The precarities of not being (nor being labelled) a traditional gallery, an identity stressed by the fact that Horse & Pony’s façade is both signless and glazed with frosted panes, are equally real. Among them is occasional confusion experienced by newcomers concerning what Horse & Pony is, does, and/or how it manages to function. Some of these people sometimes live up, down, or across the street, but more often they are are acting on word-of-mouth or social media recommendation. When a man in a red knit cap entered Running Room, surveyed the exhibition, and said “Uh, I’m looking for the art show,” I assumed he belonged to the recommendations camp. When we told him he had found the vernissage, his surprise at being the first visitor at T plus forty minutes touched a nerve, and not only for reasons of pride. Artist-run, nonprofit-facilities are bedeviled by the popularity machine, and attendance is as much a metric for their survival as it is for any cultural institution, especially if they are eligible for state sponsorship. Large crowds signal social capital for places like Horse & Pony; visitor numbers evidence worthiness to funding agencies.
Berlin’s Senate Department for Culture and Europe is one agency, for example, that annually “bestows” monetary prizes “honoring Berlin-based and self-organized art project spaces and initiatives that are rooted in one arts discipline (visual art, music, or literature) but take an interdisciplinary approach.” Applicants are required to explain how they “intend to appeal to the public” and describe the “kind of public” to whom they are appealing. Applicants must also detail the “(long term) effect” they “intend to achieve” as an organization, a case perhaps best supported by past activities, which can be demonstrated in “photos, videos, and [online] documentation.” A room full of people could later translate into a pocket full of cash. In 2019, twenty awards are slated for bestowal to the tune of €37,000, “subject to the availability of funds.” Based on the prerequisites/conditions for the award, Horse & Pony fit the bill as candidates, but at the time of writing, they have yet to receive the prize.3
Assembled by curators Thomas Ballot and Thomas Butler, with works by artists Jesse Darling, Aude Pariset, Ari Sariannidis, and Anna Solal, Running Room claimed to put “into perspective the different practices of the participating artists and their production of counter-narratives within the context of what Dutch architect Rem Koolhass [sic] has coined ‘Junkspace.’”4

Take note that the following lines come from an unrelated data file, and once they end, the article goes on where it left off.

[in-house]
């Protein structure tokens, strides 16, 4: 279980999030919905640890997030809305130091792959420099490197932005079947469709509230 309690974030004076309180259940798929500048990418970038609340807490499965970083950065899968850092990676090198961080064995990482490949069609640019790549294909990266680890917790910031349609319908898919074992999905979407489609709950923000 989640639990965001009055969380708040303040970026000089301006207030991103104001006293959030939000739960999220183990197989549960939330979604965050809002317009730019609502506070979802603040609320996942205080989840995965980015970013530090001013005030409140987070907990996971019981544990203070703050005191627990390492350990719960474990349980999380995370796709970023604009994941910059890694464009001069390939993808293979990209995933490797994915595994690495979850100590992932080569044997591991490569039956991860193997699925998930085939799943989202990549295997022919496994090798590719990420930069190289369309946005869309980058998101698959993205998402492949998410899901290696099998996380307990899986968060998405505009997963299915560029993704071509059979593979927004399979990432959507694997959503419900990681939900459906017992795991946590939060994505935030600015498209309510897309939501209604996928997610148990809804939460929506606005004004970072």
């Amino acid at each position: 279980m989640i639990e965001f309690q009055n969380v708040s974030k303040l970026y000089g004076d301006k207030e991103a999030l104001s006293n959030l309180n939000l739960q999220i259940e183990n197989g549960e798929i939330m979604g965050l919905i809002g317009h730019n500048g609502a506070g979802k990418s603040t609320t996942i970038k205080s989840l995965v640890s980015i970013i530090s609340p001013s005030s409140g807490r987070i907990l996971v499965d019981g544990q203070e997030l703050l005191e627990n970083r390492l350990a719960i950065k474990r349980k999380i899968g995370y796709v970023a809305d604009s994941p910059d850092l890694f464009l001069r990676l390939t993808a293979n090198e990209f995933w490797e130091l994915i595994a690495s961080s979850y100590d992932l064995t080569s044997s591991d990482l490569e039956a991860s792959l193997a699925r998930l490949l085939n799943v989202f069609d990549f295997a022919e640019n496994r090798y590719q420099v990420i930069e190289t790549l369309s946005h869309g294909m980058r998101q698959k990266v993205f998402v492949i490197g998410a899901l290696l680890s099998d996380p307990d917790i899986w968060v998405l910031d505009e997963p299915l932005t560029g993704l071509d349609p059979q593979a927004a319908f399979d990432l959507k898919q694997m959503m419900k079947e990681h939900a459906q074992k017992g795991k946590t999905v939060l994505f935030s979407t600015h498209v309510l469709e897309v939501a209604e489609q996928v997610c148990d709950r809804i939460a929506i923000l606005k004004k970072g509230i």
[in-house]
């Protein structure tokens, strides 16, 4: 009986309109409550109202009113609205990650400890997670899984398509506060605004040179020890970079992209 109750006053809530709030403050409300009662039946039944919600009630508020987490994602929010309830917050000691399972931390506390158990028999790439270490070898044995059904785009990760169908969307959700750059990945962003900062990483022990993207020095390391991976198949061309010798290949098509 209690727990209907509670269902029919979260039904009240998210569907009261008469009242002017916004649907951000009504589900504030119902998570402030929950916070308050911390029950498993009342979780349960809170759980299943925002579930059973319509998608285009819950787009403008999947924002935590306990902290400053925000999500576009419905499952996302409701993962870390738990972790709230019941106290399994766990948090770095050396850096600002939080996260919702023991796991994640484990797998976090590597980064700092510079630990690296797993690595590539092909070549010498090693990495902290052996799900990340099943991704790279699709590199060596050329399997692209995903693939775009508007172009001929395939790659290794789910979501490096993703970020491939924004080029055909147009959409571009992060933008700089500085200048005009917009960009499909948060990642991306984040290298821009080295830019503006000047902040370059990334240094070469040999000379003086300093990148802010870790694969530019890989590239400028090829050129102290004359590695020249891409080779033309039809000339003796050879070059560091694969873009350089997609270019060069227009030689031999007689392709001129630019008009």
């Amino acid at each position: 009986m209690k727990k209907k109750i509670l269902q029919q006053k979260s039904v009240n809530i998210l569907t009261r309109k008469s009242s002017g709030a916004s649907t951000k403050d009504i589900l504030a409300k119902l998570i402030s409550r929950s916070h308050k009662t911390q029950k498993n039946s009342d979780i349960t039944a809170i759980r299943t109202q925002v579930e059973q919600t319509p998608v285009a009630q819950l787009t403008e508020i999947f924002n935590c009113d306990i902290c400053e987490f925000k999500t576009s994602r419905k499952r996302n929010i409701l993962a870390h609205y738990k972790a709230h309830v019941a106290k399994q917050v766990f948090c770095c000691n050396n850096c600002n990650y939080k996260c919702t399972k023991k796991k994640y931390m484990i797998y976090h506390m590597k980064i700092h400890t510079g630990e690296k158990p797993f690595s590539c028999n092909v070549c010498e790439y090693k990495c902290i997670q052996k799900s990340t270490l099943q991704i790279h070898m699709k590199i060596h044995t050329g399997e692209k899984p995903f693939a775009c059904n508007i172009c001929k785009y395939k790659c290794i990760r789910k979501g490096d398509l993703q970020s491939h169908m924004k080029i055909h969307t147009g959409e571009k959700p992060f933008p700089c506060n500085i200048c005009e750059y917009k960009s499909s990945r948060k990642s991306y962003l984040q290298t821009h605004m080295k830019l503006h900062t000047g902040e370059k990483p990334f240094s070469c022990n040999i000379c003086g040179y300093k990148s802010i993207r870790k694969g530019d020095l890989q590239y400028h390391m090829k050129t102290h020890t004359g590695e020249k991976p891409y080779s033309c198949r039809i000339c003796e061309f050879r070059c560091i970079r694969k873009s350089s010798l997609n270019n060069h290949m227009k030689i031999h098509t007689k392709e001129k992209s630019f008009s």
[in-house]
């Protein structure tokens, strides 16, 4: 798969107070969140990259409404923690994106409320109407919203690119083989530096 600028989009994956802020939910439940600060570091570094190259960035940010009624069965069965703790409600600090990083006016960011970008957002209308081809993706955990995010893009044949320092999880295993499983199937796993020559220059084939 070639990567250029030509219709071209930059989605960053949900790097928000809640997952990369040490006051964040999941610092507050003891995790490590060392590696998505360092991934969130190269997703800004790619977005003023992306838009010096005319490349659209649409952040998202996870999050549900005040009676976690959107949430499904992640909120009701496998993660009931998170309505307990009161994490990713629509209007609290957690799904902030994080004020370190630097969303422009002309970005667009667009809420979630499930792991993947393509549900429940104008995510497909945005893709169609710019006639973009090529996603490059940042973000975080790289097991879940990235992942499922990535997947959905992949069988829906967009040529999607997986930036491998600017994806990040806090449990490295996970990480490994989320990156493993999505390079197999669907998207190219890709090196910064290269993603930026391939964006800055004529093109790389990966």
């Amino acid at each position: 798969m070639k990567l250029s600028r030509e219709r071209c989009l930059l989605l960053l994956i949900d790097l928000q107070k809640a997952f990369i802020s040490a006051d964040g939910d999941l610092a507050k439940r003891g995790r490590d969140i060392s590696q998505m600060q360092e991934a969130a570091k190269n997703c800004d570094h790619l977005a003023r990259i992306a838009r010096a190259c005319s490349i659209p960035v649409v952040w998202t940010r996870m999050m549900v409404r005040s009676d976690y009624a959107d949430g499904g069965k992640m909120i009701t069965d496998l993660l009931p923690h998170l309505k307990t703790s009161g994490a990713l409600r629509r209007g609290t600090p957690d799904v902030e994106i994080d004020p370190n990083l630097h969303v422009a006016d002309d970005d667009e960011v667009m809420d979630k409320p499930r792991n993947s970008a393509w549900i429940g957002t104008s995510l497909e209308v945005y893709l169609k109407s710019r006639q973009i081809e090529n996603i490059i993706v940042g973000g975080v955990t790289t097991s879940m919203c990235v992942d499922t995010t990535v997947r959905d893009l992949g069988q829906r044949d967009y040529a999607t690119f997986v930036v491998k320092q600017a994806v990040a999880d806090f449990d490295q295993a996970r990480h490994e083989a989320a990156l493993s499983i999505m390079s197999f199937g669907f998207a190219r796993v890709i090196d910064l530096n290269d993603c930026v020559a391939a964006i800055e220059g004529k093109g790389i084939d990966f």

To clarify, in 2001, Koolhaas’ essay on “Junkspace” was published for the first time in The Harvard Design School Guide to Shopping. It was not exactly a ringing endorsement of our times. The text describes a toxic, all-encompassing condition of the world: “If space-junk is the human debris that litters the universe, Junk-Space is the residue mankind leaves on the planet. The built […] product of modernization is not modern architecture but Junkspace. Junkspace is what remains after modernization has run its course, or, more precisely, what coagulates while modernization is in progress, its fallout.”5 Koolhaas conveys a deep distrust for this remaindered zone that he calls “the body double of space, a territory of impaired vision, limited expectation, reduced earnestness.”6
Twelves years later, Hal Foster’s “Running Room,” became a response to “Junkspace” by arguing that, within the inescapable Junkspace dimension, there are still “fissures” to discover or forge—conceptually and physically—that grant deviation from it.7 These exceptions are the essay’s namesake: “…in Junkspace we have passed beyond distraction to immersion. There seems to be no choice but to seek running room inside its world.”8
I assume Ballot and Butler believed they had found fissure potential in Horse & Pony, and they took Foster’s appeal “to pressure these cracks”9 as permission to mount their show: “Within a space almost mimicking the ‘postexistential’ condition of Junkspace, the artists were invited to engage with the urban history of this exhibition space located in Neukölln and marked by successive transformations.”10 The “urban history” and “successive transformations” they reference are by now a baked-in part of Horse & Pony’s mythology, which goes like this: